Synergistic microbial consortium for bioenergy generation from complex natural energy sources.

Wang VB, Yam JK, Chua SL, Zhang Q, Cao B, Chye JL, Yang L - ScientificWorldJournal (2014)

Average current density versus time of MFCs with various bacterial species and ratios.
© Copyright Policy - open-access
Related In: Results  -  Collection

Show All Figures
getmorefigures.php?uid=PMC4109225&req=5

fig1: Average current density versus time of MFCs with various bacterial species and ratios.
Mentions: Dual-chamber MFCs were employed to investigate the bioenergy generated as the coconut sarcocarp is broken down through microbial oxidation by the respective bacterial species. The average current densities generated over 72 h were recorded (Figure 1). The consistently low current densities from all operated MFCs were attributed to high internal resistances within the bioelectrochemical devices, which impede charge movement. Further, the media in the anode and cathode chambers contained the sarcocarp slurry, which has limited conductivity. This can be averted through various forms of optimization, such as adopting different device architectures [14], apparatus components, or electrode engineering [15]. However, the focus of this study was to demonstrate facile bioenergy generation through the use of a natural, abundant, and readily available energy source, coconut sarcocarp, by employing common bacterial species. MFCs inoculated with E. coli generated an average maximum current density of ~0.015 μA/cm2 (Figure 1, black trace), whereas S. oneidensis MFCs generated ~0.05 μA/cm2 (Figure 1, red trace). The rapid decrease in average current density generated by the S. oneidensis MFCs after ~6 h is caused by the depletion of suitable energy sources available for S. oneidensis. This is because the single fed batch MFC system was employed in this study, which is in contrast to a continuous fed system, where the energy source can be renewed through a steady exchange of spent and fresh medium. The average current density generated by the S. oneidensis MFCs stabilized at a significantly lower current density of ~0.005 μA/cm2 up to 72 h. MFCs without any inoculum were also operated and negligible current density was generated (Figure 1, grey trace). This indicates that the observed current densities were driven by the microbial actions of E. coli and S. oneidensis mono- and cocultures on the sarcocarp.

Bottom Line: The monospecies S. oneidensis system was able to generate bioenergy in a short experimental time frame while the monospecies E. coli system generated significantly less bioenergy.The synergistic effect is suggested to arise from E. coli and S. oneidensis utilizing different nutrients as electron donors and effect of flavins secreted by S. oneidensis.Confocal images confirmed the presence of biofilms and point towards their importance in generating bioenergy in MFCs.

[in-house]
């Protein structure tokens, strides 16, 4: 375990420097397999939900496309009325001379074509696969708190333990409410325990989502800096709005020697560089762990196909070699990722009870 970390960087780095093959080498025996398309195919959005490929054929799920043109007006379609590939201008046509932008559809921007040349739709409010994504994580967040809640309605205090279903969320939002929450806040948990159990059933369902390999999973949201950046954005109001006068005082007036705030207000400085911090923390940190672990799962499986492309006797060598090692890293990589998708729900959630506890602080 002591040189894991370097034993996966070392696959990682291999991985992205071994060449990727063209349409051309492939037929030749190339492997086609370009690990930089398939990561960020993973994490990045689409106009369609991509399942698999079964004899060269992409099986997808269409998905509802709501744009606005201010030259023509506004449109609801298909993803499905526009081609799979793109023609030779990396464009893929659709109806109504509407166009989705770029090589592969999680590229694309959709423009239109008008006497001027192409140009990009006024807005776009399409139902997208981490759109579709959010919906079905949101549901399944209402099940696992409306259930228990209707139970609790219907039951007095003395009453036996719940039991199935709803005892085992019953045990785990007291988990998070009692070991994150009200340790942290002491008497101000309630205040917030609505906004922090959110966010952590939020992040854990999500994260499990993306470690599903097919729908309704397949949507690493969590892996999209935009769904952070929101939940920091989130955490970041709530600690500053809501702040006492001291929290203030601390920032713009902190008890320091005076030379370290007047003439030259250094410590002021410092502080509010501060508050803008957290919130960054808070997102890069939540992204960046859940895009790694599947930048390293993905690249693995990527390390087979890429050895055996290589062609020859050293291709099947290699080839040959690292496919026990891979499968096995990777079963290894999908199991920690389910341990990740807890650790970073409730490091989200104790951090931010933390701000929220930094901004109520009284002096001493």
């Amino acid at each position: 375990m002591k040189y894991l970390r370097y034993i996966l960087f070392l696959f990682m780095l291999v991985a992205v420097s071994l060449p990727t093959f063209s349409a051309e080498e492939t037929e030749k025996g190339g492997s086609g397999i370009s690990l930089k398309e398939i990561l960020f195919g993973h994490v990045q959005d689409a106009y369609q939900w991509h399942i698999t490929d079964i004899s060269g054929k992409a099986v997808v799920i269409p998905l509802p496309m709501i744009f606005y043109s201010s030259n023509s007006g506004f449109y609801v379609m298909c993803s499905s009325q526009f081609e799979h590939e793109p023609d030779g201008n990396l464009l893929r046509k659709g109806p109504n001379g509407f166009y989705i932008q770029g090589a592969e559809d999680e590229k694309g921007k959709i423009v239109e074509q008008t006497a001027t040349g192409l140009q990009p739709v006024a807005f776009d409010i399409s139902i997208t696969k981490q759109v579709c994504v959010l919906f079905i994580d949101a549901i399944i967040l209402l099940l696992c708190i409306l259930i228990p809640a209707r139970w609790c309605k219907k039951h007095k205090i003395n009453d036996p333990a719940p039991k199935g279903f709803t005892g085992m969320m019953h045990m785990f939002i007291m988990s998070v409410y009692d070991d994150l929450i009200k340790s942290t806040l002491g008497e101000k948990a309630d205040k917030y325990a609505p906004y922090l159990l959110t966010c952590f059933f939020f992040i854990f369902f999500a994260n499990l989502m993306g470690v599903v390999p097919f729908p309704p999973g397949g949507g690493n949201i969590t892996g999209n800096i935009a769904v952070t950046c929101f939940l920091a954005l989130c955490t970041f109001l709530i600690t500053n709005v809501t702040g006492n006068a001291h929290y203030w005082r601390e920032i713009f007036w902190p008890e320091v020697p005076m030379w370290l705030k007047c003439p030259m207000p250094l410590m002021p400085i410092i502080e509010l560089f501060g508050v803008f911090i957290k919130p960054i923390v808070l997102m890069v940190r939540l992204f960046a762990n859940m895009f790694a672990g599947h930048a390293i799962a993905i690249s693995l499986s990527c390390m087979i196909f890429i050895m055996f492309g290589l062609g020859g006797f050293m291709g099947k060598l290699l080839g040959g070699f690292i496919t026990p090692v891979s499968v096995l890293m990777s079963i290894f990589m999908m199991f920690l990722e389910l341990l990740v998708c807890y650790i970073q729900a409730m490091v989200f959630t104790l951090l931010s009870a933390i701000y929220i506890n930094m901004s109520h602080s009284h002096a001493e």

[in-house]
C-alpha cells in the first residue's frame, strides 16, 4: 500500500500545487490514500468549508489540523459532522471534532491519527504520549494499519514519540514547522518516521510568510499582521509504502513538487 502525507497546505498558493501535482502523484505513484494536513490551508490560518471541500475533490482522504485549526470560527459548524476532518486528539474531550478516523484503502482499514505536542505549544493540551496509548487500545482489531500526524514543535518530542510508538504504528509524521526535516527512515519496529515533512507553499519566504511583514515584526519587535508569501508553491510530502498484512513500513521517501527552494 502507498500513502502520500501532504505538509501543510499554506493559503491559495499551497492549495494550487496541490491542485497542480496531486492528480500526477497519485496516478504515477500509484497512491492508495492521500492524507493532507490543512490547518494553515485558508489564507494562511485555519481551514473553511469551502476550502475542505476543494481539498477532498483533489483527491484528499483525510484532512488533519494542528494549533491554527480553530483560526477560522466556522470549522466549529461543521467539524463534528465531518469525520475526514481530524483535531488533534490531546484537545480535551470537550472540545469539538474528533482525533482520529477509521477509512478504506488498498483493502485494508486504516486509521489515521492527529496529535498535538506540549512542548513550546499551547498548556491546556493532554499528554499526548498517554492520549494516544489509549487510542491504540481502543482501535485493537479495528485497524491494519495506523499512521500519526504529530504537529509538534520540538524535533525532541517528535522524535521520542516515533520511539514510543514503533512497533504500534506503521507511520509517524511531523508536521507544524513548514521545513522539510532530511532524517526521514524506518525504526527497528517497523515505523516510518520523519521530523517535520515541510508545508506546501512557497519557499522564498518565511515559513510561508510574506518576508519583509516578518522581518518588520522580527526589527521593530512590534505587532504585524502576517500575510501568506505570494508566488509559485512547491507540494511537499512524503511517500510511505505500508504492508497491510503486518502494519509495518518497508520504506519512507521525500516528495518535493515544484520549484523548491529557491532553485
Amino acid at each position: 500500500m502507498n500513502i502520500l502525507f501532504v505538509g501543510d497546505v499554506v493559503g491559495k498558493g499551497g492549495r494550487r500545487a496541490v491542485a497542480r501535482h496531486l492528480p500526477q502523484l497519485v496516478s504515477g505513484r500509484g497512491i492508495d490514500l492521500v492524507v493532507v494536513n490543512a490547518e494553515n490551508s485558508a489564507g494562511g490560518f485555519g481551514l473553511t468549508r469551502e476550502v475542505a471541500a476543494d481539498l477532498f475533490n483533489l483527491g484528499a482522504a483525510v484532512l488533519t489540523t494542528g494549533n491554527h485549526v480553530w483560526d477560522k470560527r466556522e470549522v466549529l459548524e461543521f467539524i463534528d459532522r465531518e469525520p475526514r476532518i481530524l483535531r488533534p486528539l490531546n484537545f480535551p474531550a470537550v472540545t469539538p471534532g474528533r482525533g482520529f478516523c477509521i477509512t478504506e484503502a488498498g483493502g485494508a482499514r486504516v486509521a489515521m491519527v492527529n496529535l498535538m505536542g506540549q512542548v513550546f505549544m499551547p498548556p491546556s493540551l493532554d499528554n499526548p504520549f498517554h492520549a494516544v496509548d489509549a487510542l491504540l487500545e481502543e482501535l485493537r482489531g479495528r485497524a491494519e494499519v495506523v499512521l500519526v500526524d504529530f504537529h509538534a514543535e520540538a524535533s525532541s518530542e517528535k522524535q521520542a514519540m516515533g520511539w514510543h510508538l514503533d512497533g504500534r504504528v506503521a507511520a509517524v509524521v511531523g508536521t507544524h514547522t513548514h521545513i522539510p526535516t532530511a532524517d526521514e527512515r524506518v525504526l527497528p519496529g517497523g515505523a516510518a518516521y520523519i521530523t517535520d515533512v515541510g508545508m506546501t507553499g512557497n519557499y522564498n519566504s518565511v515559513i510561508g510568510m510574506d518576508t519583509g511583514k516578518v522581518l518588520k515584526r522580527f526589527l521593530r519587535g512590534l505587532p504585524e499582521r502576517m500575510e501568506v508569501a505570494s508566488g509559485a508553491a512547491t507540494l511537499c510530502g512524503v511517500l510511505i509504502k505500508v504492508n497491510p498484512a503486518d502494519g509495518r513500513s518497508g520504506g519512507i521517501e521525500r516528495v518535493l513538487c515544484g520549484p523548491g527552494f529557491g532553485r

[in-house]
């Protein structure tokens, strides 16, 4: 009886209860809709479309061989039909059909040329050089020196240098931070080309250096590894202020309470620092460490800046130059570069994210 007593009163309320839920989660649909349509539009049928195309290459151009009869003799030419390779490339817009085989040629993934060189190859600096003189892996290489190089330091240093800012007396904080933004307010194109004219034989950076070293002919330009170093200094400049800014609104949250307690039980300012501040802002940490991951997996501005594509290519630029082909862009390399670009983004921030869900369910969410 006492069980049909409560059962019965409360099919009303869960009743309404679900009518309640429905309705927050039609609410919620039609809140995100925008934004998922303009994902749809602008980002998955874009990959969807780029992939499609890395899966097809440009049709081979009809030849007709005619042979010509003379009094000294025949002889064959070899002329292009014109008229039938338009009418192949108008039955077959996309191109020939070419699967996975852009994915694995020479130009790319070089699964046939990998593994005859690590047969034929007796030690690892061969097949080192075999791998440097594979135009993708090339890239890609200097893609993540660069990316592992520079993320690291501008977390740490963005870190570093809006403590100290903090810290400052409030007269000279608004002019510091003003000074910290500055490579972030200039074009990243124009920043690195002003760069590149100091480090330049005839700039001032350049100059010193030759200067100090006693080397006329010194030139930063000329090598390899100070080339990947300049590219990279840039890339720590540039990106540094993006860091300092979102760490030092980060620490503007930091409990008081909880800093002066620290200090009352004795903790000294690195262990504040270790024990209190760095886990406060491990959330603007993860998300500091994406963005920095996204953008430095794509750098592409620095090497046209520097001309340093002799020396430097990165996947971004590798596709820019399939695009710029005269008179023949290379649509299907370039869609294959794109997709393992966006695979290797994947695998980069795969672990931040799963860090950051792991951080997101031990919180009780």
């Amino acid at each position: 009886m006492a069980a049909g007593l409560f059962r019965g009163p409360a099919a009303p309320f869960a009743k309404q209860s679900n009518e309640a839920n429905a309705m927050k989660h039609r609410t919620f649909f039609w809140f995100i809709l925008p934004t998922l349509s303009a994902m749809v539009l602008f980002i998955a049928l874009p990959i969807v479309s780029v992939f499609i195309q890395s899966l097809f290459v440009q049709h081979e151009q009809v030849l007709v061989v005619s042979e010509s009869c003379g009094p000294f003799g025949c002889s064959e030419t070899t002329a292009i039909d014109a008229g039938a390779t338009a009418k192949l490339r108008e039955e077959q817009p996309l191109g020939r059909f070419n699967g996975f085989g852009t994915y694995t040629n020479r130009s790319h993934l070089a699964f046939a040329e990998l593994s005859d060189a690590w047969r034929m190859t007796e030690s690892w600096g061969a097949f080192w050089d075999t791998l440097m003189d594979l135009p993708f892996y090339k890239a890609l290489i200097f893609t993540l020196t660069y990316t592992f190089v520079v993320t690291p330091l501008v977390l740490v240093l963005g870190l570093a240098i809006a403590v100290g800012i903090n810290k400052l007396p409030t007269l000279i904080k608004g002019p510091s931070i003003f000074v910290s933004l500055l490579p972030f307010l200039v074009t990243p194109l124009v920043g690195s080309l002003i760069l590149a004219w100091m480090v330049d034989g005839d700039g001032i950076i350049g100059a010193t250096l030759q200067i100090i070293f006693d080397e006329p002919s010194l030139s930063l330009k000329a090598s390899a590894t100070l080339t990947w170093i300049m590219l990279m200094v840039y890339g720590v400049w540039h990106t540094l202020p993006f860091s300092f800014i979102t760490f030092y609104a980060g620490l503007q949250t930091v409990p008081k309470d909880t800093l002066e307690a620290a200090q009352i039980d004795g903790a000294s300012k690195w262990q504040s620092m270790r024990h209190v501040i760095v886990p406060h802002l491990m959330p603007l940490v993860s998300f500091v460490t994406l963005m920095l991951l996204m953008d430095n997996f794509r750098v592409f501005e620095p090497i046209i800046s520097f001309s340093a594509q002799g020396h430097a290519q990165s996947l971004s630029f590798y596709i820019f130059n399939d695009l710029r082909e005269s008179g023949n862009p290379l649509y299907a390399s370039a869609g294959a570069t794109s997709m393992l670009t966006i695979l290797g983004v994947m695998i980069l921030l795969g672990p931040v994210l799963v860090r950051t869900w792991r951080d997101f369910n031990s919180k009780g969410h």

View Article: PubMed Central - PubMed

Affiliation: Singapore Centre on Environmental Life Sciences Engineering (SCELSE), Nanyang Technological University, Singapore 637551 ; School of Materials Science and Engineering, Nanyang Technological University, Singapore 639798.

ABSTRACT
Microbial species have evolved diverse mechanisms for utilization of complex carbon sources. Proper combination of targeted species can affect bioenergy production from natural waste products. Here, we established a stable microbial consortium with Escherichia coli and Shewanella oneidensis in microbial fuel cells (MFCs) to produce bioenergy from an abundant natural energy source, in the form of the sarcocarp harvested from coconuts. This component is mostly discarded as waste. However, through its usage as a feedstock for MFCs to produce useful energy in this study, the sarcocarp can be utilized meaningfully. The monospecies S. oneidensis system was able to generate bioenergy in a short experimental time frame while the monospecies E. coli system generated significantly less bioenergy. A combination of E. coli and S. oneidensis in the ratio of 1:9 (v:v) significantly enhanced the experimental time frame and magnitude of bioenergy generation. The synergistic effect is suggested to arise from E. coli and S. oneidensis utilizing different nutrients as electron donors and effect of flavins secreted by S. oneidensis. Confocal images confirmed the presence of biofilms and point towards their importance in generating bioenergy in MFCs.

Show MeSH
Related in: MedlinePlus